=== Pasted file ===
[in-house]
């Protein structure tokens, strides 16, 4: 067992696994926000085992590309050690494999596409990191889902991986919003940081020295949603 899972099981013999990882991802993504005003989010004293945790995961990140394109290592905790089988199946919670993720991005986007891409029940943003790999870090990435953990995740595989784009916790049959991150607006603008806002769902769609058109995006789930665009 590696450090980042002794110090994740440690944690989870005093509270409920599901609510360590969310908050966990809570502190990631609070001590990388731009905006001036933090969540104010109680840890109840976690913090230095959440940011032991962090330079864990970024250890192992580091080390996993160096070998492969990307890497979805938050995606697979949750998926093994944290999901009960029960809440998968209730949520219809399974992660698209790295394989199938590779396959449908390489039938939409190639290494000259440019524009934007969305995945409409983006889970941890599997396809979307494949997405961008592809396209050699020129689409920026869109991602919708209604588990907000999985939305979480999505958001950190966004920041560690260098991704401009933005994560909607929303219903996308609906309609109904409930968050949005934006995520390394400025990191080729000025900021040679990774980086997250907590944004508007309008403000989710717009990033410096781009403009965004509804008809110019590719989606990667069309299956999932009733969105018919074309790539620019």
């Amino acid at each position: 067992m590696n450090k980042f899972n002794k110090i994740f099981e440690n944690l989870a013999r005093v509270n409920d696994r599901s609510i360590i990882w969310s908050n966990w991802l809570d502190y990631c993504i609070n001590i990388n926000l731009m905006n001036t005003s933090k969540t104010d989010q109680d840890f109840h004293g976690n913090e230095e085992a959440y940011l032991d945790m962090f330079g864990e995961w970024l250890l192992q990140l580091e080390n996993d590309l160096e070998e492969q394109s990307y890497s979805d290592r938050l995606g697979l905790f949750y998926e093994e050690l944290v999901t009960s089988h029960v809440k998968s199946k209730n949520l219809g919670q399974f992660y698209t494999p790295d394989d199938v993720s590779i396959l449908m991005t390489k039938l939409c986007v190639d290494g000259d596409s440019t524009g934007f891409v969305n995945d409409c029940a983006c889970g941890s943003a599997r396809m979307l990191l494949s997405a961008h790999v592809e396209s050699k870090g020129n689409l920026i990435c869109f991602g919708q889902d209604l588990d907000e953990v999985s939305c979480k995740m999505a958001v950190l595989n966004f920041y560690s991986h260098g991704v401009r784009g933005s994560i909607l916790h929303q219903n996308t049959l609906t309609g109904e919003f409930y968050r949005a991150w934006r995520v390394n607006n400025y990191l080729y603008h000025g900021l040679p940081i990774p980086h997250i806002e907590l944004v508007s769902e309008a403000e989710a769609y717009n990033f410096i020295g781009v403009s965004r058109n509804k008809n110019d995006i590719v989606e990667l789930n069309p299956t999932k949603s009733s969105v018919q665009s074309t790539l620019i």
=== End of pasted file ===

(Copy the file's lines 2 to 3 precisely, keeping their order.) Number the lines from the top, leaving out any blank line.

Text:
């Protein structure tokens, strides 16, 4: 067992696994926000085992590309050690494999596409990191889902991986919003940081020295949603 899972099981013999990882991802993504005003989010004293945790995961990140394109290592905790089988199946919670993720991005986007891409029940943003790999870090990435953990995740595989784009916790049959991150607006603008806002769902769609058109995006789930665009 590696450090980042002794110090994740440690944690989870005093509270409920599901609510360590969310908050966990809570502190990631609070001590990388731009905006001036933090969540104010109680840890109840976690913090230095959440940011032991962090330079864990970024250890192992580091080390996993160096070998492969990307890497979805938050995606697979949750998926093994944290999901009960029960809440998968209730949520219809399974992660698209790295394989199938590779396959449908390489039938939409190639290494000259440019524009934007969305995945409409983006889970941890599997396809979307494949997405961008592809396209050699020129689409920026869109991602919708209604588990907000999985939305979480999505958001950190966004920041560690260098991704401009933005994560909607929303219903996308609906309609109904409930968050949005934006995520390394400025990191080729000025900021040679990774980086997250907590944004508007309008403000989710717009990033410096781009403009965004509804008809110019590719989606990667069309299956999932009733969105018919074309790539620019």
């Amino acid at each position: 067992m590696n450090k980042f899972n002794k110090i994740f099981e440690n944690l989870a013999r005093v509270n409920d696994r599901s609510i360590i990882w969310s908050n966990w991802l809570d502190y990631c993504i609070n001590i990388n926000l731009m905006n001036t005003s933090k969540t104010d989010q109680d840890f109840h004293g976690n913090e230095e085992a959440y940011l032991d945790m962090f330079g864990e995961w970024l250890l192992q990140l580091e080390n996993d590309l160096e070998e492969q394109s990307y890497s979805d290592r938050l995606g697979l905790f949750y998926e093994e050690l944290v999901t009960s089988h029960v809440k998968s199946k209730n949520l219809g919670q399974f992660y698209t494999p790295d394989d199938v993720s590779i396959l449908m991005t390489k039938l939409c986007v190639d290494g000259d596409s440019t524009g934007f891409v969305n995945d409409c029940a983006c889970g941890s943003a599997r396809m979307l990191l494949s997405a961008h790999v592809e396209s050699k870090g020129n689409l920026i990435c869109f991602g919708q889902d209604l588990d907000e953990v999985s939305c979480k995740m999505a958001v950190l595989n966004f920041y560690s991986h260098g991704v401009r784009g933005s994560i909607l916790h929303q219903n996308t049959l609906t309609g109904e919003f409930y968050r949005a991150w934006r995520v390394n607006n400025y990191l080729y603008h000025g900021l040679p940081i990774p980086h997250i806002e907590l944004v508007s769902e309008a403000e989710a769609y717009n990033f410096i020295g781009v403009s965004r058109n509804k008809n110019d995006i590719v989606e990667l789930n069309p299956t999932k949603s009733s969105v018919q665009s074309t790539l620019i």